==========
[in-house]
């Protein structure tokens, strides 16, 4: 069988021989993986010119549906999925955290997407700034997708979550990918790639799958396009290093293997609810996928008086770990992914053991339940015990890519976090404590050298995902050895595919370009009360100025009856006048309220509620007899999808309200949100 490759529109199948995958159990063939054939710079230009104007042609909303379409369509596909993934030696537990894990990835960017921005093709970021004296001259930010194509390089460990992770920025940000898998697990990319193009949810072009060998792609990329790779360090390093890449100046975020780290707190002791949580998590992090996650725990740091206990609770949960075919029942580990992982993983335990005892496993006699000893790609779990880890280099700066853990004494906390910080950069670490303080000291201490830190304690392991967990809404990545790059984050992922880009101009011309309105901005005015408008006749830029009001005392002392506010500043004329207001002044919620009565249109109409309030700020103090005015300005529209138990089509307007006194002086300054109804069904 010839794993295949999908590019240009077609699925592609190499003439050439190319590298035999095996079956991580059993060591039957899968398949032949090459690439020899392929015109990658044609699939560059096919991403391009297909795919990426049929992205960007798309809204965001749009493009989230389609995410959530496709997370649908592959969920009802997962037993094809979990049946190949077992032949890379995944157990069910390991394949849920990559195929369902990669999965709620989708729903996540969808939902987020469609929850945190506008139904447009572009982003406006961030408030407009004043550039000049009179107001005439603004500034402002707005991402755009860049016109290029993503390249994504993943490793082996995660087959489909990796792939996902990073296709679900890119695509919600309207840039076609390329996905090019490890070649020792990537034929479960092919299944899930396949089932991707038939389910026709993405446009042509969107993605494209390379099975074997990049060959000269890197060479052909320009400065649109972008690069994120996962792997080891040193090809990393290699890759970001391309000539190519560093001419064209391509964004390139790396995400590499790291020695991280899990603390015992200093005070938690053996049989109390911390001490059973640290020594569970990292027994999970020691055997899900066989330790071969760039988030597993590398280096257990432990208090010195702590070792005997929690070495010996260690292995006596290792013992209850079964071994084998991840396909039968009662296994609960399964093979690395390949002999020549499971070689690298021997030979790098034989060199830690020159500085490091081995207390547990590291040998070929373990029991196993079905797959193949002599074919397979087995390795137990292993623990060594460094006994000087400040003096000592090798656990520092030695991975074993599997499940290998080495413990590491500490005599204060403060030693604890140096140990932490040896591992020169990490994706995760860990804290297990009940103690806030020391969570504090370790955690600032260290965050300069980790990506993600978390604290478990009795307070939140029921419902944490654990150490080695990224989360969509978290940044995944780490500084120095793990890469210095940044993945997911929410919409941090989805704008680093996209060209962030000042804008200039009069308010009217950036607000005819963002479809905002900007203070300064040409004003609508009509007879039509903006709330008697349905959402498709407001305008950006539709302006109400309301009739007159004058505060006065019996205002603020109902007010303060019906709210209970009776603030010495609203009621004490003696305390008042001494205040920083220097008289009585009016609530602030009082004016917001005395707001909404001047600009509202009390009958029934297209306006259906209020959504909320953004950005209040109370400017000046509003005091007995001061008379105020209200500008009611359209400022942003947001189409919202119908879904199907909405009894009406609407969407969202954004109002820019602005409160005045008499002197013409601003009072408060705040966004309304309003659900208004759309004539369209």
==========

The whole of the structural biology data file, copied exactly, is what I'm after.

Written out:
[in-house]
């Protein structure tokens, strides 16, 4: 069988021989993986010119549906999925955290997407700034997708979550990918790639799958396009290093293997609810996928008086770990992914053991339940015990890519976090404590050298995902050895595919370009009360100025009856006048309220509620007899999808309200949100 490759529109199948995958159990063939054939710079230009104007042609909303379409369509596909993934030696537990894990990835960017921005093709970021004296001259930010194509390089460990992770920025940000898998697990990319193009949810072009060998792609990329790779360090390093890449100046975020780290707190002791949580998590992090996650725990740091206990609770949960075919029942580990992982993983335990005892496993006699000893790609779990880890280099700066853990004494906390910080950069670490303080000291201490830190304690392991967990809404990545790059984050992922880009101009011309309105901005005015408008006749830029009001005392002392506010500043004329207001002044919620009565249109109409309030700020103090005015300005529209138990089509307007006194002086300054109804069904 010839794993295949999908590019240009077609699925592609190499003439050439190319590298035999095996079956991580059993060591039957899968398949032949090459690439020899392929015109990658044609699939560059096919991403391009297909795919990426049929992205960007798309809204965001749009493009989230389609995410959530496709997370649908592959969920009802997962037993094809979990049946190949077992032949890379995944157990069910390991394949849920990559195929369902990669999965709620989708729903996540969808939902987020469609929850945190506008139904447009572009982003406006961030408030407009004043550039000049009179107001005439603004500034402002707005991402755009860049016109290029993503390249994504993943490793082996995660087959489909990796792939996902990073296709679900890119695509919600309207840039076609390329996905090019490890070649020792990537034929479960092919299944899930396949089932991707038939389910026709993405446009042509969107993605494209390379099975074997990049060959000269890197060479052909320009400065649109972008690069994120996962792997080891040193090809990393290699890759970001391309000539190519560093001419064209391509964004390139790396995400590499790291020695991280899990603390015992200093005070938690053996049989109390911390001490059973640290020594569970990292027994999970020691055997899900066989330790071969760039988030597993590398280096257990432990208090010195702590070792005997929690070495010996260690292995006596290792013992209850079964071994084998991840396909039968009662296994609960399964093979690395390949002999020549499971070689690298021997030979790098034989060199830690020159500085490091081995207390547990590291040998070929373990029991196993079905797959193949002599074919397979087995390795137990292993623990060594460094006994000087400040003096000592090798656990520092030695991975074993599997499940290998080495413990590491500490005599204060403060030693604890140096140990932490040896591992020169990490994706995760860990804290297990009940103690806030020391969570504090370790955690600032260290965050300069980790990506993600978390604290478990009795307070939140029921419902944490654990150490080695990224989360969509978290940044995944780490500084120095793990890469210095940044993945997911929410919409941090989805704008680093996209060209962030000042804008200039009069308010009217950036607000005819963002479809905002900007203070300064040409004003609508009509007879039509903006709330008697349905959402498709407001305008950006539709302006109400309301009739007159004058505060006065019996205002603020109902007010303060019906709210209970009776603030010495609203009621004490003696305390008042001494205040920083220097008289009585009016609530602030009082004016917001005395707001909404001047600009509202009390009958029934297209306006259906209020959504909320953004950005209040109370400017000046509003005091007995001061008379105020209200500008009611359209400022942003947001189409919202119908879904199907909405009894009406609407969407969202954004109002820019602005409160005045008499002197013409601003009072408060705040966004309304309003659900208004759309004539369209």